It’s sometimes used effectively here, but is also quite messy. Sigurd, for instance, meets and falls in love with the Loreley, not realizing that the mysterious, red-haired, bikini-clad babe that can breathe underwater is one and the same as the Loreley. Ossorio has been criticized for his misogyny, but what’s presented here is pretty standard Eurohorror fare. Though there are a bevy of sexy school girls, they are collectively not a day under their mid-20s, adding some unintentional humor. There’s a particularly hilarious scene–a similar one would appear in Animal House (1978) a few years later–where the school girls all change into sexy night gowns right in front of their open windows. As with a lot of other Italian and Spanish films from the period, the overt sexual tension is a little hilarious–think a lighter version of House of Psychotic Women (1974) or What Have You Done to Your Solange (1972)–but inevitable, since much of the film takes place at a girls school.
The performances are decent, basically what you would expect from a ‘70s Spanish horror film, and Tony Kendall (Return of the Blind Dead) is likable as the heroic Sigurd. He’s sort of a poor man’s stand-in for Paul Naschy, who played many similar roles throughout his career. Kendall is overshadowed by the film’s many beautiful women, including Helga Line (Horror Express, Black Candles, Vampires’ Night Orgy) as the sexy Loreley, or the ravishing Silvia Tortosa (also Horror Express) as the uptight school marm who makes a sexy transformation.
Luis Induni (Night of the Howling Beast, Dr. Jekyll and the Wolf Man) puts in a nice appearance as sort of a Spanish Dr. Van Helsing. He is likable and endearing, despite the fact that his methods are absurd. The “science” involves Professor von Lander injecting a dismembered hand with some mystery chemical and then subjecting it to “moonlight rays,” which transforms it into a Loreley hand. He also happens to have an irradiated dagger on hand and has somehow figured out that only this can kill the Loreley. It’s never explained why the Loreley turns into a crazy lizard monster, but anyone expecting that level of rationalism is better off avoiding Spanish horror all together.
The film looks amazing in a 1.78:1 aspect ratio mastered in 1080p HD from the original negative. The colors are bright and the contrast looks better than a ‘70s films has any right too, though there is also an acceptable amount of grain present. The only noticeable flaw is that some of the daytime long shots of the fabulous German and Spanish scenery look a bit faded and washed out, in contrast making certain shots look like matte paintings.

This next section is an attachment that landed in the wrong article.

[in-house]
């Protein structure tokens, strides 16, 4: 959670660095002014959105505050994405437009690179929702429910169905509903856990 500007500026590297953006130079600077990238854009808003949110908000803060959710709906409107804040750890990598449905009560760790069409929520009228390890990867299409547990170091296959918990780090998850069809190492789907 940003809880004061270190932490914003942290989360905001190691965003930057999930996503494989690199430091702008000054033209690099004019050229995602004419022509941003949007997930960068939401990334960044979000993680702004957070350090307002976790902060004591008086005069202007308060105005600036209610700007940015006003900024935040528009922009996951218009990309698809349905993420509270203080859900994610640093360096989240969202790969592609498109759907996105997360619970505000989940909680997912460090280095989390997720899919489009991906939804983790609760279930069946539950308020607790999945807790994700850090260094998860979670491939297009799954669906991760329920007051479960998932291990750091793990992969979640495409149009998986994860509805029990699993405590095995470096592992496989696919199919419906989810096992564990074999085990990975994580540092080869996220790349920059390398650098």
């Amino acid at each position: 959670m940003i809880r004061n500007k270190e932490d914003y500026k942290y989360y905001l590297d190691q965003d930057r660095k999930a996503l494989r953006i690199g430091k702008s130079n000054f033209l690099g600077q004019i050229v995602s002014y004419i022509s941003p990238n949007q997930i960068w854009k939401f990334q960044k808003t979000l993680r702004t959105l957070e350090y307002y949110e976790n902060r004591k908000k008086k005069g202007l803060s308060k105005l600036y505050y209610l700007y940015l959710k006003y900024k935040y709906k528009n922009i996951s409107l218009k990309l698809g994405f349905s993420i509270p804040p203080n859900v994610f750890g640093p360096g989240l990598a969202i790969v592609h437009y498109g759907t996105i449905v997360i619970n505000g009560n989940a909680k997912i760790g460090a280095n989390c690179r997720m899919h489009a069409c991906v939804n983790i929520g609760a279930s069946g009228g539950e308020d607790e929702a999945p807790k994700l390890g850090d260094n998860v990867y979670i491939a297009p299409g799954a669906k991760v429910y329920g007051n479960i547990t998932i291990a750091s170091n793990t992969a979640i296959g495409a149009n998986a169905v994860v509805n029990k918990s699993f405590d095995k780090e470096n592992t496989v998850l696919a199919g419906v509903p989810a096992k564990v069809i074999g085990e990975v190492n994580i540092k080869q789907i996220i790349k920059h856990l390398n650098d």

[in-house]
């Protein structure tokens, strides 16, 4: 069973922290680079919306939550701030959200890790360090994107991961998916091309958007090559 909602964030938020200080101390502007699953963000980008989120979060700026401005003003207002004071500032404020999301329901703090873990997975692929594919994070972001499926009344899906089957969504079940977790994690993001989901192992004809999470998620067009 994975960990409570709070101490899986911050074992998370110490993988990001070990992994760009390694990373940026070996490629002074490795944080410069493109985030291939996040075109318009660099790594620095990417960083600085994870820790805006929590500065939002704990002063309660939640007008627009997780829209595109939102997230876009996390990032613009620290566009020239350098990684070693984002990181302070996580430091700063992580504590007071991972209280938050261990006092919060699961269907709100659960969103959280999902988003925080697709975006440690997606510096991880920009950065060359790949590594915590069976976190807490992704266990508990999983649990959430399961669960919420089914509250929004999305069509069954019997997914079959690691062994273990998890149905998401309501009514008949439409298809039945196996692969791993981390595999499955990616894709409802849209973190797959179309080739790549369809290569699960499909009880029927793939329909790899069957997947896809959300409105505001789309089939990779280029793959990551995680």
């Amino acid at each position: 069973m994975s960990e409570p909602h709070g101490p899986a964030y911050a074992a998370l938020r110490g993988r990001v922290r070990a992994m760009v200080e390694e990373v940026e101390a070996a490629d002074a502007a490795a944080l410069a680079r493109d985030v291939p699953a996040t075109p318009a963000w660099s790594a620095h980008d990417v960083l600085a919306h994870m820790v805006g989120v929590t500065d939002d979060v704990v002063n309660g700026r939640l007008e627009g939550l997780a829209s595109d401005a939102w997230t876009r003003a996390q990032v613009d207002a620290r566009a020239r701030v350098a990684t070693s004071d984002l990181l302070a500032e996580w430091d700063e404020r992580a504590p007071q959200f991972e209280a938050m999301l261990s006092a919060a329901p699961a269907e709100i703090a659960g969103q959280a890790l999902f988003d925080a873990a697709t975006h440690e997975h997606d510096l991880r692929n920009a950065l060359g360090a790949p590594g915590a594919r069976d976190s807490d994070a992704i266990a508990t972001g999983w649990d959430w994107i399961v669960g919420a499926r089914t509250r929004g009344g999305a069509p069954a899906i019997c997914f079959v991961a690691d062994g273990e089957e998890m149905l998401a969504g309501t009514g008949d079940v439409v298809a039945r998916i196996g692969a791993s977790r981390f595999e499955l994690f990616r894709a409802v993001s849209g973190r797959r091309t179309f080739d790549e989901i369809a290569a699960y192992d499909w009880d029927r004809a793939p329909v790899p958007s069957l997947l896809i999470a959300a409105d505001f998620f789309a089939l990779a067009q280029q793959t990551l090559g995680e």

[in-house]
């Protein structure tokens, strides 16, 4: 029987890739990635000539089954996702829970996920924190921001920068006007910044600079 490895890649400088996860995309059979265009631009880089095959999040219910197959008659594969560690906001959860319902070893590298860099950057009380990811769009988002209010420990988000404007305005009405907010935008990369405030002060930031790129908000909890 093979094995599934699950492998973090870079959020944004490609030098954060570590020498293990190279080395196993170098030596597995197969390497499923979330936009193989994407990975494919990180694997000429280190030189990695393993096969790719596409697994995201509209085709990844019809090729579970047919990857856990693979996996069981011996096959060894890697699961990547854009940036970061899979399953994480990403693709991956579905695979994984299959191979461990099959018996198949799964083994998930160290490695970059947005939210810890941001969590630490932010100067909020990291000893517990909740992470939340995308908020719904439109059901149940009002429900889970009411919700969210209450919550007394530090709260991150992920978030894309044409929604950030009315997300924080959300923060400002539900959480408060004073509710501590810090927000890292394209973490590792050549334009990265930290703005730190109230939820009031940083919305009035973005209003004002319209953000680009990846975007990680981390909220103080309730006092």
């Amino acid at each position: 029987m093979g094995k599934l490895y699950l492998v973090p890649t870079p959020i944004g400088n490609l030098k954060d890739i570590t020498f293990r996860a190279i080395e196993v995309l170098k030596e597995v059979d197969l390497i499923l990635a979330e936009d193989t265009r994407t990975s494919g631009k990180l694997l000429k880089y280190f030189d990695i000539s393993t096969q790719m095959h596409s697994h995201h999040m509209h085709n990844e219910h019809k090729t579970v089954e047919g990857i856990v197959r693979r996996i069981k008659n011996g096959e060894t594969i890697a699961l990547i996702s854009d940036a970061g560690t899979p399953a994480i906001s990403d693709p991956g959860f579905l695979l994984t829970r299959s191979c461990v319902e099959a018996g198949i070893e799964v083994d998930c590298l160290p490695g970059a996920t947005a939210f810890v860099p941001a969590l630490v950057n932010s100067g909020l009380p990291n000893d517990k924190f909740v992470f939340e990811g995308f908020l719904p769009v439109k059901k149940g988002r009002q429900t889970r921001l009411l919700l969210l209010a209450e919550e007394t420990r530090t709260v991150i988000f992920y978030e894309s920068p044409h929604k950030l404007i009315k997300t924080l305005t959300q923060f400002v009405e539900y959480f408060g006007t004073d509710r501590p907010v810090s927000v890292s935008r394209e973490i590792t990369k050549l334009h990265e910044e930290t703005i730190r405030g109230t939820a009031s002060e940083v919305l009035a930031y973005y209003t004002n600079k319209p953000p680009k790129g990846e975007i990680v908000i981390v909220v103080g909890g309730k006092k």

The available audio is provided in mono, with Dolby Digital German 2.0, English 2.0, and Castilian 2.0 tracks. All sound great and there is a nice blend between the dialogue and score. Antón García Abril was Ossorio’s regular collaborator and provided the amazing, memorable score for Tombs of the Blind Dead. His work here is a mix of Jess Franco-style wild, jazzy-sounding work and something eerier and more ominous. Unfortunately, the disc doesn’t include subtitles other than German, so English speakers will be be forced to listen to the English track only.
Initially released in the U.S. as When the Screaming Stops, the major bonus of this release is that the film is uncut and includes both English and Spanish audio options. The only included special features are a U.S. trailer and Spanish opening and closing credits sequences. It would have been nice to see a commentary track, but it’s unsurprising that a film this obscure doesn’t have a lot included.
Though this is a German Blu-ray release, it is all-region, so U.S. fans should not hesitate to pick it up. Anyone who enjoys more unusual monster films will definitely want to seek this out. As I said earlier, The Loreley’s Grasp has things in common with the two giants of Spanish horror, Jess Franco and Paul Naschy, but fans of Hammer’s more unusual films–like The Gorgon (1965) or The Reptile (1966)–will find a lot here to love.